Former Republican presidential candidate Ron Paul has backed Defense Secretary Chuck Hagel’s Pentagon plan to slash the number of troops in the next five years, but says that what the country really needs is to "downsize" its foreign policy.
The Pentagon plans to cut the size of U.S. military forces to fewer than before the attacks of Sept. 11, 2001, as well as to retire older weapons like the U-2 spy plane and the A-10 attack aircraft.
Paul, a former 12-term Texas congressman and founder of the group Campaign for Liberty, told "The Steve Malzberg Show"on Newsmax TV that's it's "a good idea.”
"You don't need hundreds of thousands of troops planning for the next war because nobody's going to invade us, nobody's going to attack us," Paul said Monday.
"What I really want is [President Barack Obama] to downsize the foreign policy, because if you stay involved in 140 countries . . . stirring up trouble, and you downsize the military, you run into a problem. So, it's our intervention that needs downsizing. But I certainly agree that in this day and age, we shouldn't be building all these weapons."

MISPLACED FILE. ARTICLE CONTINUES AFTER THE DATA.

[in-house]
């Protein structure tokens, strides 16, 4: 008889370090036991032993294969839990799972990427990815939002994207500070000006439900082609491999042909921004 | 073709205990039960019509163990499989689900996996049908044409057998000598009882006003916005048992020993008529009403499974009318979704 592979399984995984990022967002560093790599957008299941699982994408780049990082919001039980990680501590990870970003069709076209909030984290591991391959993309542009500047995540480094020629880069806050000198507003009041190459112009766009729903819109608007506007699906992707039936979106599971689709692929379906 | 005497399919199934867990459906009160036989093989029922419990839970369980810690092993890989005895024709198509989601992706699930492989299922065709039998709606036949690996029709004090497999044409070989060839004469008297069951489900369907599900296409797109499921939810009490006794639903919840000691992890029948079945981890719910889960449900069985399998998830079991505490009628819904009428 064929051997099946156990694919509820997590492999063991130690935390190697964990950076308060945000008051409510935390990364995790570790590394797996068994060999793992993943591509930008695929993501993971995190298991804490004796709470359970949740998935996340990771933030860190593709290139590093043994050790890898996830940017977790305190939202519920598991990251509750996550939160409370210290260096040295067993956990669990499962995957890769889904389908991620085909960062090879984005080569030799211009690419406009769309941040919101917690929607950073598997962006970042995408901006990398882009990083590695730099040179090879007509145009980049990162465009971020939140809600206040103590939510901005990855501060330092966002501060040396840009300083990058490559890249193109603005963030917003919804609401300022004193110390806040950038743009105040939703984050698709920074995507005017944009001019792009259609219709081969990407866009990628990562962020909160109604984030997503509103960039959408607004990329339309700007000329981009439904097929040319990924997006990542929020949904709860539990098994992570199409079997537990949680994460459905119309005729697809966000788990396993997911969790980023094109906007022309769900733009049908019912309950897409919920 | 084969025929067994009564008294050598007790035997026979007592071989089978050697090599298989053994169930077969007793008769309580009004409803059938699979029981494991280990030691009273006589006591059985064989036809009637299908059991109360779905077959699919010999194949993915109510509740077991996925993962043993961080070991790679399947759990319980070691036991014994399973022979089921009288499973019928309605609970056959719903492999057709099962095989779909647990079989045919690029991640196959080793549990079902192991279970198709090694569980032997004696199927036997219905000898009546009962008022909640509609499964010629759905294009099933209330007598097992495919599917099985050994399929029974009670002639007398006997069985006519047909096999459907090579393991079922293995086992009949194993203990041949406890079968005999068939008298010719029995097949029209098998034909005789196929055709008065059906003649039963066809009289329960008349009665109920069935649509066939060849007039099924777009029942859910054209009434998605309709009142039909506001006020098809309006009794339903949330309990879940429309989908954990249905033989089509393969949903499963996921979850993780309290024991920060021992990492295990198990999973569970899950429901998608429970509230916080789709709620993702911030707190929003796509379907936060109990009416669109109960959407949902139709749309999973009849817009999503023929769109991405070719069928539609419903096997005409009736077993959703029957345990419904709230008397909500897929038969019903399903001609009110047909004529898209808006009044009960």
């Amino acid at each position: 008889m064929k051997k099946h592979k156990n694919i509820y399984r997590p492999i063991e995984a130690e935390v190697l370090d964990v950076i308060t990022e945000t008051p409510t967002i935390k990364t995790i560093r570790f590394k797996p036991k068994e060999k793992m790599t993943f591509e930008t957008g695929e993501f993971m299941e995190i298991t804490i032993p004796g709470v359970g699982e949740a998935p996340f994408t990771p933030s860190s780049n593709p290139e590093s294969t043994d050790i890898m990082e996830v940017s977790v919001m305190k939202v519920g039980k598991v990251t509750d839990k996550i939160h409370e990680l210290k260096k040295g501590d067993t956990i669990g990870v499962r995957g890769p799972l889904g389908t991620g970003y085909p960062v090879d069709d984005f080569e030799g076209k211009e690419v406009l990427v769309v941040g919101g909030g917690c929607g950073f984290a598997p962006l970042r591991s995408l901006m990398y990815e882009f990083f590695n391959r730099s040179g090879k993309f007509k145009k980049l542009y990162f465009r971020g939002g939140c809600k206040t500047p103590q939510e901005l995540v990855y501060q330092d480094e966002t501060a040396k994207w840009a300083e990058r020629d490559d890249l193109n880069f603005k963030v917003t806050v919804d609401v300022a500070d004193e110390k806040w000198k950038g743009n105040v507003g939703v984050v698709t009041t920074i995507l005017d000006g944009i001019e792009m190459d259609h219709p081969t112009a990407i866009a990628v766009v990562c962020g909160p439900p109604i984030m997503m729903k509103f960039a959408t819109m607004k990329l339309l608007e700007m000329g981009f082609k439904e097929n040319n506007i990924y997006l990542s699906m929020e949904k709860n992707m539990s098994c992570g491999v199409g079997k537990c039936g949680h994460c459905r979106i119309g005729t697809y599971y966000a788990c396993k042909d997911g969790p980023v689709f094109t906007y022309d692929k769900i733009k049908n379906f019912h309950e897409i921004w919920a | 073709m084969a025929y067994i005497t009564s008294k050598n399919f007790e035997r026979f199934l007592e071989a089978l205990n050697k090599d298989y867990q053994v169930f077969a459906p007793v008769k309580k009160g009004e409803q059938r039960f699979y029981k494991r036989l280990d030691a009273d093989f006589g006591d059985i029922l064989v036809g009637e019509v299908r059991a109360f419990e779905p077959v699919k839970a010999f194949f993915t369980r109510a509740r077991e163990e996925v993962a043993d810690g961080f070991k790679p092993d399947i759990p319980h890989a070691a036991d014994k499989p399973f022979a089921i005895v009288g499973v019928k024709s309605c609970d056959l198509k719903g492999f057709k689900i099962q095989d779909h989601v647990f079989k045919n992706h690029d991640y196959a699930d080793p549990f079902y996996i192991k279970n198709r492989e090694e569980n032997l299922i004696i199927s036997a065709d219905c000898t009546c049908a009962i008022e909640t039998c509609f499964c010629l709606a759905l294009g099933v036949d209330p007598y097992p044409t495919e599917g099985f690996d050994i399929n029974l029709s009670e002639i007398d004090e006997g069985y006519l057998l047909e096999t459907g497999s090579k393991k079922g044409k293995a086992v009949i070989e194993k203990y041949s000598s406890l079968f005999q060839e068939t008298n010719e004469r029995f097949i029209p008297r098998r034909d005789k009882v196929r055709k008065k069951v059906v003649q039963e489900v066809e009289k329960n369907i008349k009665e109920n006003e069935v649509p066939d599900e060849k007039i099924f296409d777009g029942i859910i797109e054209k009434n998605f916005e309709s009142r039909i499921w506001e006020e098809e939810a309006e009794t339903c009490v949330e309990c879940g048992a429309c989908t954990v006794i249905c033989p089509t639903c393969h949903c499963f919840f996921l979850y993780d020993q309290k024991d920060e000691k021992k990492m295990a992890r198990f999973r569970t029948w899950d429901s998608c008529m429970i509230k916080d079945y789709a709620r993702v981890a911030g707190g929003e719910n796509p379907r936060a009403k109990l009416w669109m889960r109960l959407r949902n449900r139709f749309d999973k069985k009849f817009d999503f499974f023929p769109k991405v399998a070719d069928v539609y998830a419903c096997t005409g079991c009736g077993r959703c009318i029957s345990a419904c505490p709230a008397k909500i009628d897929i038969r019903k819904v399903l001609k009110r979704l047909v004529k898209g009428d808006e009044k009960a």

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Paul pointed out that the United States is unlikely to get into dogfights in the skies with other countries because they cannot match the far superior U.S. air power.
"The F-35 . . . they say it's to be the most advanced aircraft in the world . . . and they’re going to spend $400 billion on it. It's just a total fiasco. So, that kind of stuff they certainly could cut back on. But my suspicion is that the politics of even the F-35 means that they're not going to cut back.”
Paul said that if the United States stops being the world’s policeman, there will be no need to have a vast military buildup.
"Now, if you want to remain the policemen of the world, you can't cut back," he said.
"You probably won't even want to cut back as much as Hagel's talking about. A proper foreign policy would mean that we would have a strong national defense, but it would be quite a bit different. A lot of people equate military spending and national defense, and I don't. I believe very strongly in national defense. But I believe in a lot less military spending, and that's the big difference.”
Paul said the United States was right to stay out of Syria, saying that "we don’t need another war." He also thinks the crisis in Ukraine is none of our business.
"I've talked to people from the Ukraine and they are very much supportive for having let the Ukrainians deal with their problems," he said.
Paul said he was willing to campaign for his son, Kentucky Republican Sen. Rand Paul, if the latter makes a run for the White House in 2016.
"I will if it doesn't hurt him," said Ron Paul, noting that his son is not sure whether he’s going to run. "But I’m sure he’s feeling his way on it.”
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